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Euro Faces ECB Scrutiny

The impact of a strong euro on growth has steadily faded as an increasing number of invoices are denominated in euros and companies are more active hedging their currency exposure
In the last week euro has surpassed $1.23, and is now some 4% higher  than when ECB policymakers met in December.In the last week euro has surpassed $1.23, and is now some 4% higher  than when ECB policymakers met in December.

After hitting a three-year high against the dollar, the strong euro is likely to preoccupy global markets and European Central Bank policymakers in particular in the coming week.

The ECB, whose Governing Council meets on Thursday, last expressed concern over the single currency in September, when it said exchange rate volatility was an uncertainty that required “monitoring”. Then the euro had only briefly nudged beyond $1.20, Reuters reported.

In the last week it has surpassed $1.23, and is now some 4% higher than when ECB policymakers met in December, although on a trade-weighted basis the euro’s rise is not as steep.

Its January surge followed the release of minutes from the December ECB meeting showing the bank intended to revisit its policy message in early 2018, prompting markets to price in a 70% chance of a rise in interest rates by the end of the year. The ECB last hiked rates in 2011.

Reuters reported on Wednesday that the ECB was unlikely to ditch its pledge to keep buying bonds at its January meeting.

Public comments in the past week show its policymakers are growing more alert to the euro’s strength. Vice-President Vitor Constancio said that, while the ECB did not have an exchange rate target, he was concerned by sudden movements that did not reflect changes in fundamentals.

Pain Threshold

European firms used to express more concern about the euro crossing what they called the pain threshold, curbing exports and so overall growth. The eurozone economy is currently motoring along at a decade-high pace of 2.5% per year.

Carsten Brzeski, Frankfurt-based economist for ING, says the impact of a strong euro on growth has steadily faded as an increasing number of invoices are denominated in euros and companies are more active hedging their currency exposure. “This time it matters more for inflation than for growth,” he said.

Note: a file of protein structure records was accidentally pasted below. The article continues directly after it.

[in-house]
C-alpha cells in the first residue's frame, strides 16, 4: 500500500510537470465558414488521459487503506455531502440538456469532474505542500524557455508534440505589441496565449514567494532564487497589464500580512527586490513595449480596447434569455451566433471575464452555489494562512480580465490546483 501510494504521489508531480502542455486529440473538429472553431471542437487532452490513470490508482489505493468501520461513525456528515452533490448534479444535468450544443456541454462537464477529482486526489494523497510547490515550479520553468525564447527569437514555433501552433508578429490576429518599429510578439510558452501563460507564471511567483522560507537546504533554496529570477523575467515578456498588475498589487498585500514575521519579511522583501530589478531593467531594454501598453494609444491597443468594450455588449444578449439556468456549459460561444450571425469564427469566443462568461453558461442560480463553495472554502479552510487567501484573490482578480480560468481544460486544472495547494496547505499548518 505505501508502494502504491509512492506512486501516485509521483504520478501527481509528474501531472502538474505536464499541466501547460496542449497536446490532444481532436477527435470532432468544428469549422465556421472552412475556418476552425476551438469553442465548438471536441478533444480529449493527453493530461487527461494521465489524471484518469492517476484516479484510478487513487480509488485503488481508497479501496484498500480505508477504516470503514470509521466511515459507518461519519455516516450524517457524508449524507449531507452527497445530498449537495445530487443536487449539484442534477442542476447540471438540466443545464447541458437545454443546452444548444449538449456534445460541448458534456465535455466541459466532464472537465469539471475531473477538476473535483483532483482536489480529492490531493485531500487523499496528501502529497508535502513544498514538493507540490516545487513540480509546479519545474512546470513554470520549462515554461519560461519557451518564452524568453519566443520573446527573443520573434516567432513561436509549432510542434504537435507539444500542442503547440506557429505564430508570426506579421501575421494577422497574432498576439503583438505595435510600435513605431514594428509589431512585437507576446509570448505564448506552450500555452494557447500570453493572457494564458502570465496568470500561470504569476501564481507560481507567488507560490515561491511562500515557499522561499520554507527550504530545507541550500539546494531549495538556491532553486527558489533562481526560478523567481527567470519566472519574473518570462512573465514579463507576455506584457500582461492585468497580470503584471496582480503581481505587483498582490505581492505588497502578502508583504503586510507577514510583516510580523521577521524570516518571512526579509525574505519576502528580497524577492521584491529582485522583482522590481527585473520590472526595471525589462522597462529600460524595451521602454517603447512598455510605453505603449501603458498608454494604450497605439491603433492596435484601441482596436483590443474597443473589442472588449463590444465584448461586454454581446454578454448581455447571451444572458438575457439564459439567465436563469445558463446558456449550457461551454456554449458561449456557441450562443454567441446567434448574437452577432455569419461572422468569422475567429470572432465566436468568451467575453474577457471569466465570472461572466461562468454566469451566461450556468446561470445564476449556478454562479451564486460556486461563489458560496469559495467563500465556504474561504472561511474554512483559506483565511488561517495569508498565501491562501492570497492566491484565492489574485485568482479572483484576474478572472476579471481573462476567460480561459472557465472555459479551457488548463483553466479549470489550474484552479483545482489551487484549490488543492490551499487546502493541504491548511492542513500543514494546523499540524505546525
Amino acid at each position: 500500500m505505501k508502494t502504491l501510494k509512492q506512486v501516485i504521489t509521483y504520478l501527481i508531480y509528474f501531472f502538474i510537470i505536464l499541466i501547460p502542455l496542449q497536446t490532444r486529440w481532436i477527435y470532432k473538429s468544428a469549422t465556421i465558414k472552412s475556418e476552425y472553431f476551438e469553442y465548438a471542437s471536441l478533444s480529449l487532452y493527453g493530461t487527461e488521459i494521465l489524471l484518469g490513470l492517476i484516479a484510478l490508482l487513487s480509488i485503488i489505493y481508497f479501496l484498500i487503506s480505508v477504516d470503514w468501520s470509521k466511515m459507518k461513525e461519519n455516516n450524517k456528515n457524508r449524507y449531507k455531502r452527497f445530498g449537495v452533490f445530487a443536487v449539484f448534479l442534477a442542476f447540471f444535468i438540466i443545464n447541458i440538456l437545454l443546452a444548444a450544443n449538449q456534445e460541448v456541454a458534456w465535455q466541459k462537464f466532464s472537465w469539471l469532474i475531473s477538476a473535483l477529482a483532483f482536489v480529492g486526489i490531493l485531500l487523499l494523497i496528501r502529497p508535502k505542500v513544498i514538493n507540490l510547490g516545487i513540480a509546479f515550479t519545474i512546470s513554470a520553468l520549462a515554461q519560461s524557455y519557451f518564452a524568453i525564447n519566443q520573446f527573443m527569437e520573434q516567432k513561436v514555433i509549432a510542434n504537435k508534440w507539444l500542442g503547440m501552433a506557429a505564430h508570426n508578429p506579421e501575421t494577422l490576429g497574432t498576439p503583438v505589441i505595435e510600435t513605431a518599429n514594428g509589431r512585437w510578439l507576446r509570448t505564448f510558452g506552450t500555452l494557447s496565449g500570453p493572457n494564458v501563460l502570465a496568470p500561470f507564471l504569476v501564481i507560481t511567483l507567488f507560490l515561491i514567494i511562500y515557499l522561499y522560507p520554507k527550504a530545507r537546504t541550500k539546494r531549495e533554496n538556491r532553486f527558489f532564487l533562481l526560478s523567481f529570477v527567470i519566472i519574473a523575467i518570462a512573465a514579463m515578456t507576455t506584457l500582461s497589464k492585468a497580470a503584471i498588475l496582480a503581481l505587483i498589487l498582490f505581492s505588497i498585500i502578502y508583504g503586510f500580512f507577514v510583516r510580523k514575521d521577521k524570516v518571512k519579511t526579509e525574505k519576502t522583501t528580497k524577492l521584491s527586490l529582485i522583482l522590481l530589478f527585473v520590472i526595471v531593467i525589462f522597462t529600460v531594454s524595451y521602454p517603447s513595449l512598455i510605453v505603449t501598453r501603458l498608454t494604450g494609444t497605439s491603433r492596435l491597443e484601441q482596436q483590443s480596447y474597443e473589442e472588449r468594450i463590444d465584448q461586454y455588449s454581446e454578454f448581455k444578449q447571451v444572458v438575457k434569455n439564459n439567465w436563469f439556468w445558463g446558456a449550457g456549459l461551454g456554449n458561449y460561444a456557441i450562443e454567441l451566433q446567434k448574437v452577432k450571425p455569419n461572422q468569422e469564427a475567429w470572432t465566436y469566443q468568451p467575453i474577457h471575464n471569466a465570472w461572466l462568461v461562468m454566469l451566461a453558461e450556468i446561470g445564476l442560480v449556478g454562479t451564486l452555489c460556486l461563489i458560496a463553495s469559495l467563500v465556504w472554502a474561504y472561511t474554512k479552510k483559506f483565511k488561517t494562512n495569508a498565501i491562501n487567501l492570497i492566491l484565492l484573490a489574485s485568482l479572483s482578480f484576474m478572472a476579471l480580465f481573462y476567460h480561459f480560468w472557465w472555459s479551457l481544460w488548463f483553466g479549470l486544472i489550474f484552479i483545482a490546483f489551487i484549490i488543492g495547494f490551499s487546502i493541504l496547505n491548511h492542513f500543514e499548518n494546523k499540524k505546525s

Sustained euro strength, he said, would reduce the ECB’s inflation assumptions this year and next—1.4 and 1.5% respectively—by 0.2 percentage points. This would move them further from the ECB target of close to but below 2% and reduce the prospects of an early and sudden end to quantitative easing.

Indeed, the most recent eurozone inflation figures vindicate the ECB’s easy policy stance. The rate in December fell to 1.4% from 1.5% in November and underlying inflation, excluding volatile energy, food and tobacco, was a mere 0.9% for the third month in a row.

The euro might not have hit a pain threshold yet, but ECB policymakers will not want to encourage any further rise.

Jan von Gerich, economist at Nordea Markets, suggests ECB President Mario Draghi will sound a shade less optimistic than in December to convince markets that the next rate hike is not coming sooner and to stop the euro from rising further.

“We expect to see some downside pressure on the euro and bond yields in response to the ECB’s immediate message next week,” he said in a note on Thursday.

Euro at Risk

The euro’s bull run may face a hiccup should Germany’s leaders fail to break a four-month political impasse that has left Europe’s largest economy without a majority government, Bloomberg reported.

The common currency could fall as low as $1.17, a level not touched since mid-November, should the Social Democratic Party decide not to pursue a coalition with Chancellor Angela Merkel, according to Morgan Stanley. The SPD is holding a special convention on Sunday to decide whether to pursue formal talks with Merkel’s Christian Democratic Union-led bloc.

Any euro move fueled by the outcome of the SPD meeting would kick off what looks to be a busy week for the currency, with the European Central Bank’s first policy decision of the year due Thursday.

Meanwhile, the design for a new class of safe financial assets intended to strengthen the eurozone will be published imminently after almost a year of delay, according to officials familiar with the matter.

The report, commissioned by Draghi, will offer a plan for bundling government debt from the bloc’s 19 nations into a security that could withstand default by one or more countries without sparking contagion. The European Safe Bond initiative started in September 2016 as a way to avoid a repeat of the region’s sovereign debt crisis.

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